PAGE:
Dealing with a difficult boss

Many people are faced with a daily dilemma of dealing with a manager or boss who just doesn’t seem to like anything we are doing or who just makes work unbearable. I’m fortunate, most of my bosses have been superb, but I remember one difficult boss early in my career that gave a co-worker of mine a very difficult time.  With every encounter, she would walk away feeling defeated or demeaned.  To her it felt like she was back in school and she had to watch her every step or face punishment. In her case she feared getting fired.

Difficult bosses can be intimidating.  They are hard to understand, especially if you do not know what pleases them and they give mixed signals. You can use the following steps in dealing with your difficult manager to improve your relationship.

  • Be professional: Being objective in a situation that is draining you is difficult, but if you draw the boundaries between you and your boss, it could actually earn you their respect. Draw the line between personal and work related issues. Avoid the temptation to gossip or talk negative about him or her to your co-workers.  Regardless of the level of trust you have, you never know what can get back to them or be “overheard”.  Carry on with your work in the most professional and positive manner you can bring.
  • Research the behavior:  Some bosses are passive aggressive, others are just aggressive.  Whether your boss takes credit for your work or finds some way to demean you in front of others, it is important to keep their actions in context.  There are numerous books out there about surviving work when you have a terrible boss.  They expose the personalities, the triggers, and the reasons behind their behavior.  Read up on some material so you can develop a strategy that will work with your manager.
  • Document your progress: As hard as it may be, keeping track of your work is the best bet you have in showing evidence of the work you have accomplished. Even if you don’t have metrics developed for your role, I suggest you set your own and track your work.  If you can demonstrate in writing those things you are doing and how those contribute to the company, you are in a much stronger position than someone who doesn’t.  For example, if you are getting yelled at for a customer complaint, and you can state the fact that you “resolved 80% of customer complaints in the month of August”, it will go a long way to taking the “ire” out of the rebuke.  If continued problems lead to an “HR” involved situation, you can have some ammunition in your defense.  An added benefit of tracking your successes, is when you get ready for a job search you can use these metrics in your resume.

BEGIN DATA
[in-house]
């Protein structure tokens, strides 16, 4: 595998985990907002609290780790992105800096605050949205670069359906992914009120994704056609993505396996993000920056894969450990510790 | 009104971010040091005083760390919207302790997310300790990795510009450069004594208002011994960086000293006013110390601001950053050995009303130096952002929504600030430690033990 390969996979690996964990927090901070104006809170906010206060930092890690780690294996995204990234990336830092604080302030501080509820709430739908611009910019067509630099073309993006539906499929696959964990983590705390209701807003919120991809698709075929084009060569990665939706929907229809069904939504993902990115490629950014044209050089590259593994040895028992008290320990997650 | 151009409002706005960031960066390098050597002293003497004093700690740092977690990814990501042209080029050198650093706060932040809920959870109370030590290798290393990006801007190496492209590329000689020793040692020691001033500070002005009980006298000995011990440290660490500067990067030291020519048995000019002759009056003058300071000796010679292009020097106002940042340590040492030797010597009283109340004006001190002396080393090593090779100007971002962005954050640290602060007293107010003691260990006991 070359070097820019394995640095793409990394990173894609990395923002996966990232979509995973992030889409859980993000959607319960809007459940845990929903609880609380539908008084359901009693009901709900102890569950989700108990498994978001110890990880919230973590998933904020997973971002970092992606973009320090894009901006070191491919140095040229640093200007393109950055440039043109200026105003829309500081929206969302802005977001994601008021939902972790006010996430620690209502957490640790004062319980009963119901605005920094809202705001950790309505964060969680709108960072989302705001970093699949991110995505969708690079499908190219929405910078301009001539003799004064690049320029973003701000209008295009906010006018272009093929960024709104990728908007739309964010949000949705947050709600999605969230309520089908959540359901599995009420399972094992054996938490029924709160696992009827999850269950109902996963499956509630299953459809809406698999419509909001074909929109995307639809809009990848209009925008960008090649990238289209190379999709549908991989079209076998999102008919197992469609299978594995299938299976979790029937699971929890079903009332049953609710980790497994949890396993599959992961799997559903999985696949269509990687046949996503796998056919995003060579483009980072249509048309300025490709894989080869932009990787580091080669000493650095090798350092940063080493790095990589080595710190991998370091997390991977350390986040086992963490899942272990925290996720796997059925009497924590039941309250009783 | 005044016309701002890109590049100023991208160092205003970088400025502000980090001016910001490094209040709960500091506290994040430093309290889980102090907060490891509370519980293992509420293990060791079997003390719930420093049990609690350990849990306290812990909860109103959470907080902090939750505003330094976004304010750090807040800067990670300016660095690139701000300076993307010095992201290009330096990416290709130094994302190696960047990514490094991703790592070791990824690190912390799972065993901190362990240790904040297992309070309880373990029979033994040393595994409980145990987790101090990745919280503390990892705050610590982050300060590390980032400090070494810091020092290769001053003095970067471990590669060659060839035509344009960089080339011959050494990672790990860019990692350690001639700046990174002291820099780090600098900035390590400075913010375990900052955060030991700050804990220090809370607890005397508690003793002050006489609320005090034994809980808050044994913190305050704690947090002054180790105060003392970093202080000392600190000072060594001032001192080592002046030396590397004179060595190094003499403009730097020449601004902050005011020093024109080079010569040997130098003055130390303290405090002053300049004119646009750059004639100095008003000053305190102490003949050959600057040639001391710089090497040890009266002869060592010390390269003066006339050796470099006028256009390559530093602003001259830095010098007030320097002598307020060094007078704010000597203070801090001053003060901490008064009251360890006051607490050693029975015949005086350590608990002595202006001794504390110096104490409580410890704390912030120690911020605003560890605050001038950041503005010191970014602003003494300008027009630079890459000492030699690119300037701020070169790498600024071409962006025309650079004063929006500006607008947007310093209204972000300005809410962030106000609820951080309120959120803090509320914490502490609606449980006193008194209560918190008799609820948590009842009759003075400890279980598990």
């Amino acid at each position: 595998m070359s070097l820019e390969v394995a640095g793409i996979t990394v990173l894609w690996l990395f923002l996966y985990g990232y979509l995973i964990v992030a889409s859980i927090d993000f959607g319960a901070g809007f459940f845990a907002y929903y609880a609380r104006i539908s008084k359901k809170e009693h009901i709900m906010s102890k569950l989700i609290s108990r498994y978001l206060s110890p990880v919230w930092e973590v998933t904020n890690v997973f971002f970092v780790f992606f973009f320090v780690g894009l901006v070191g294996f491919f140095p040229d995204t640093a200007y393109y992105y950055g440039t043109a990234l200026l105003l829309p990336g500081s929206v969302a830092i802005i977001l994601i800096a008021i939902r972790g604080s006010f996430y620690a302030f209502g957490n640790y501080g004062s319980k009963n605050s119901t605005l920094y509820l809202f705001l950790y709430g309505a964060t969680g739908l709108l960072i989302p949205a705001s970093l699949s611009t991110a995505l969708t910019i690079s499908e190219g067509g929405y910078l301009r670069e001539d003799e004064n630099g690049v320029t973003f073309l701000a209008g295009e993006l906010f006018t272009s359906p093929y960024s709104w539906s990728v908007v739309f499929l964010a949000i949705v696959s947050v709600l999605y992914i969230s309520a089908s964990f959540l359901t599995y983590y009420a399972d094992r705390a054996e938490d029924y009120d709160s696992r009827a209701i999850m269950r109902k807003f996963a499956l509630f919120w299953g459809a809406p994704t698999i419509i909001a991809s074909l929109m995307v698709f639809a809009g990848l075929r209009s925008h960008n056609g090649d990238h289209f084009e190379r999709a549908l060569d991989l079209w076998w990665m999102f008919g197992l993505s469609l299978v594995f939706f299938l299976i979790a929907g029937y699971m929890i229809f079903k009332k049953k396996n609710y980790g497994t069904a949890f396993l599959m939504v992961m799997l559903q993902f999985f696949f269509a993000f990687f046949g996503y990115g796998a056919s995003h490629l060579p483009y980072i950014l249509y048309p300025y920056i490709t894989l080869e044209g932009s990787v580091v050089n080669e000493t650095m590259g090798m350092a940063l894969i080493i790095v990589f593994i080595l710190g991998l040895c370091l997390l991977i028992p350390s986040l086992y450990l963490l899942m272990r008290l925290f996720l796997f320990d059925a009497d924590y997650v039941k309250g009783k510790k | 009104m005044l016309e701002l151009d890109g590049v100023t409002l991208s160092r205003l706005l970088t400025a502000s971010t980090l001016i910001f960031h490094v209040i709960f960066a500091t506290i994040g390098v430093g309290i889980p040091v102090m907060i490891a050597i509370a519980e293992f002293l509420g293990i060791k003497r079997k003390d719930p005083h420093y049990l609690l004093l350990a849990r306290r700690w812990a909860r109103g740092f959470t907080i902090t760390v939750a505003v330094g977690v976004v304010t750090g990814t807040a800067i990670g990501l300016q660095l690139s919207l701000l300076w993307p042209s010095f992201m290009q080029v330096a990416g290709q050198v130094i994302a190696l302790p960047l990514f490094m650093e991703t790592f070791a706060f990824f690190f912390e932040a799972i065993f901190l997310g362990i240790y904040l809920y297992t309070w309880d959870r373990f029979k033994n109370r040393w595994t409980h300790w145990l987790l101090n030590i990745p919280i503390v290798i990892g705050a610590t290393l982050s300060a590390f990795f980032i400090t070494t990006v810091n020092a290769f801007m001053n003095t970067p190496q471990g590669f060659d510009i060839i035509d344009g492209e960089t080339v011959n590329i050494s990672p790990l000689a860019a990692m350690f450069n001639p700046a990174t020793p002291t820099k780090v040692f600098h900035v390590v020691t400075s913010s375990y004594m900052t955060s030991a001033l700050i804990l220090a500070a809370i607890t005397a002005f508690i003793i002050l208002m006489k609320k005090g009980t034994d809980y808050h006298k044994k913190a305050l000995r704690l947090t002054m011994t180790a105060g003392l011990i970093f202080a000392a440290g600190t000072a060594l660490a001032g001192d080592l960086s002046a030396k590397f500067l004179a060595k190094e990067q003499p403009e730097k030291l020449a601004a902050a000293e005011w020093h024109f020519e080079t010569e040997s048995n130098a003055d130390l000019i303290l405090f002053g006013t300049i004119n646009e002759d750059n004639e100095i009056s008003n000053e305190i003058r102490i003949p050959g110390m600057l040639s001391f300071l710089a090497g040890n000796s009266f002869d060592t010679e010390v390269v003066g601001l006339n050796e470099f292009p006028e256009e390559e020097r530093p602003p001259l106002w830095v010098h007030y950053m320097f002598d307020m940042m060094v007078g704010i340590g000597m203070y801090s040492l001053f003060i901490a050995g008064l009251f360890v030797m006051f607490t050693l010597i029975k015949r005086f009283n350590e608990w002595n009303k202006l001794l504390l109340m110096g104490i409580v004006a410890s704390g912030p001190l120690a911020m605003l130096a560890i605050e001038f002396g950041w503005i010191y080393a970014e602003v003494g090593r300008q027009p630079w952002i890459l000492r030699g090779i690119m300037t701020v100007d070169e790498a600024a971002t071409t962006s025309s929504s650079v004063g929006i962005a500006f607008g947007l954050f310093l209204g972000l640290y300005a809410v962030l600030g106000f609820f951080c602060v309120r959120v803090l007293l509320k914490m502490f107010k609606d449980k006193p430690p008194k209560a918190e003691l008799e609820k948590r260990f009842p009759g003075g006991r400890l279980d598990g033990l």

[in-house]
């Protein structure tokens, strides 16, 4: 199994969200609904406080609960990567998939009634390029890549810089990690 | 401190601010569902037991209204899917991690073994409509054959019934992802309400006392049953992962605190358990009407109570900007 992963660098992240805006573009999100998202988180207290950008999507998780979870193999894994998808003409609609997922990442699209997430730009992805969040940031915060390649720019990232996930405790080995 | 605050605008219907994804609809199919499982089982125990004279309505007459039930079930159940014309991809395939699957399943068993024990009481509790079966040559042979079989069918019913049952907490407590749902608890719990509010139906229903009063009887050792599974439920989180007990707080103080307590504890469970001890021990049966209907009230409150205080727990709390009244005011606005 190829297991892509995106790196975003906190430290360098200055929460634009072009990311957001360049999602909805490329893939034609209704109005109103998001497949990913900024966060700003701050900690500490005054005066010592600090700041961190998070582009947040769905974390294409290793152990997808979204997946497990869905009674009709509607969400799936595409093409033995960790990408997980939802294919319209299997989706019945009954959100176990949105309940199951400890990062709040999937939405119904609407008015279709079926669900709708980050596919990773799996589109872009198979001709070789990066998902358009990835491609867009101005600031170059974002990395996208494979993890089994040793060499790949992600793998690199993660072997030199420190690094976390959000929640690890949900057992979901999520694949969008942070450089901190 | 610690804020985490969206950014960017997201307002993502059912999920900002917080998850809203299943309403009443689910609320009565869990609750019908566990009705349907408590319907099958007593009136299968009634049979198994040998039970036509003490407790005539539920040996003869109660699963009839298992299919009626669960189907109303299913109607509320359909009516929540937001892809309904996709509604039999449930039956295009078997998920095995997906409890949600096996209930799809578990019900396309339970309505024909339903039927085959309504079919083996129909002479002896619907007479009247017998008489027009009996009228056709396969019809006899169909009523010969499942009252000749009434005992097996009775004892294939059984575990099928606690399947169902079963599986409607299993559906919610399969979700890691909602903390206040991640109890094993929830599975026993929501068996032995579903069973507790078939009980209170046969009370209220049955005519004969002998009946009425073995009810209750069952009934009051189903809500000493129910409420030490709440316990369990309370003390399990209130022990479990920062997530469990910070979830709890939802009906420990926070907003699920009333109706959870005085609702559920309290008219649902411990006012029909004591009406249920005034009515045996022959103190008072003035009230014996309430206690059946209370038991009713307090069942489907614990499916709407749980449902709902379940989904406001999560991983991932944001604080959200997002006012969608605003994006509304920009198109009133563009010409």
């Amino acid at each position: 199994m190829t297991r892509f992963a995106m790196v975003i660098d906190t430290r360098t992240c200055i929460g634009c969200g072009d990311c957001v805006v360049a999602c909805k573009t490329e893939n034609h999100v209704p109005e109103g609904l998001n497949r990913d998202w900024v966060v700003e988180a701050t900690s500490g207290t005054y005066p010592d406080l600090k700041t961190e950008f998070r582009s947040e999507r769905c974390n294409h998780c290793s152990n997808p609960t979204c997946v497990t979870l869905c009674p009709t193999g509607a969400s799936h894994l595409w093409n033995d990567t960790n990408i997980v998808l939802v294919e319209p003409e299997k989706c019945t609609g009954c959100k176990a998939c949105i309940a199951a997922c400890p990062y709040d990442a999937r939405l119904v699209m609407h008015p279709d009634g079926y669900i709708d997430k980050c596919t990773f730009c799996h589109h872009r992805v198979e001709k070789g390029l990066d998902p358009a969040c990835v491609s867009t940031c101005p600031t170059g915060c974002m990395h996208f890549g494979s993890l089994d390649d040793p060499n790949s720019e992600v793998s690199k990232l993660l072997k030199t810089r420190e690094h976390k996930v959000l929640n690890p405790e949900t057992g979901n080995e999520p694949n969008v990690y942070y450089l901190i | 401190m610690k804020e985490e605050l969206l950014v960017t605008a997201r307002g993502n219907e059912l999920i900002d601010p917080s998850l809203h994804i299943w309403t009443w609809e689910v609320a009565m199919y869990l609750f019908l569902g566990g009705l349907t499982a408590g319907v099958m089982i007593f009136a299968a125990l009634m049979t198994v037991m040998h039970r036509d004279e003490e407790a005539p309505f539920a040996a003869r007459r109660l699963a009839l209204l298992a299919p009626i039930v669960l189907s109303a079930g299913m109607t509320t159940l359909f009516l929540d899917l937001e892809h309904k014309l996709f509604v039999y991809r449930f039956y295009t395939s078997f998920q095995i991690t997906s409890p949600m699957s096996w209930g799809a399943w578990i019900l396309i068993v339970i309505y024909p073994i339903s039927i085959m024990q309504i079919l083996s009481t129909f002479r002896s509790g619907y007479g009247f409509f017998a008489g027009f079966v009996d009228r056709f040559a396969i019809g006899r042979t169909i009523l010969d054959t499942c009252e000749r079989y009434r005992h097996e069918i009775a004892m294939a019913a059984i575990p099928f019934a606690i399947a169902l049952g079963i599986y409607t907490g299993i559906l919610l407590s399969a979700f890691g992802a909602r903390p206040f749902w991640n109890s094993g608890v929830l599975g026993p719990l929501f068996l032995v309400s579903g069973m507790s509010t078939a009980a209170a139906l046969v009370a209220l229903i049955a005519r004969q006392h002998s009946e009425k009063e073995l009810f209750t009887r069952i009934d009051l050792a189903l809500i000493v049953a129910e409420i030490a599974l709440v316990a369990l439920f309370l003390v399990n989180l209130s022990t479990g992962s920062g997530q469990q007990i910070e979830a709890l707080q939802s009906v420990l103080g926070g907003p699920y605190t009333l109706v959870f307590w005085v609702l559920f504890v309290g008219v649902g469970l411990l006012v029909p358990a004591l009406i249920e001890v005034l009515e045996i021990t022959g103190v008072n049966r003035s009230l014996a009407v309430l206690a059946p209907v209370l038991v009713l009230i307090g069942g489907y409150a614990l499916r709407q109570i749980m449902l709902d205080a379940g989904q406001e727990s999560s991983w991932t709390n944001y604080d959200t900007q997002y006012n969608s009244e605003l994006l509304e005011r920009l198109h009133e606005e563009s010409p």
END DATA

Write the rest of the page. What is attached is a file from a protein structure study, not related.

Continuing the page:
• Keep your emotions in check: As hard as it may be hearing your boss yelling, taking credit for your work, or calling you names, self-restraint is the best option. Keep calm and be the rational one.  Be brave, enlist trusted support, and develop a strategy to help you deal with your situation, and remember that most problems resolve themselves with time in one way or another.  My co-worker eventually had enough and found another job, but I have always thought that if she hadn’t had a boss she hated, she wouldn’t have had to leave a job she loved.

This may not be a conclusive list of action steps but it a start to knowing how to deal with your difficult boss.  Do you have any advice for someone dealing with this difficult situation?

by:  Anjela Mangrum, CPC

Anjela Mangrum is the founder of Mangrum Career Solutions Inc.  MCS partners with industrial and machining manufacturing businesses to source and secure mid-to-upper level talent for operations, supply chain, and engineering positions.  They work to empower individual job seekers by helping them gain a competitive edge in their job search. For hiring needs contact Anjela at 513.753.3813 x101.

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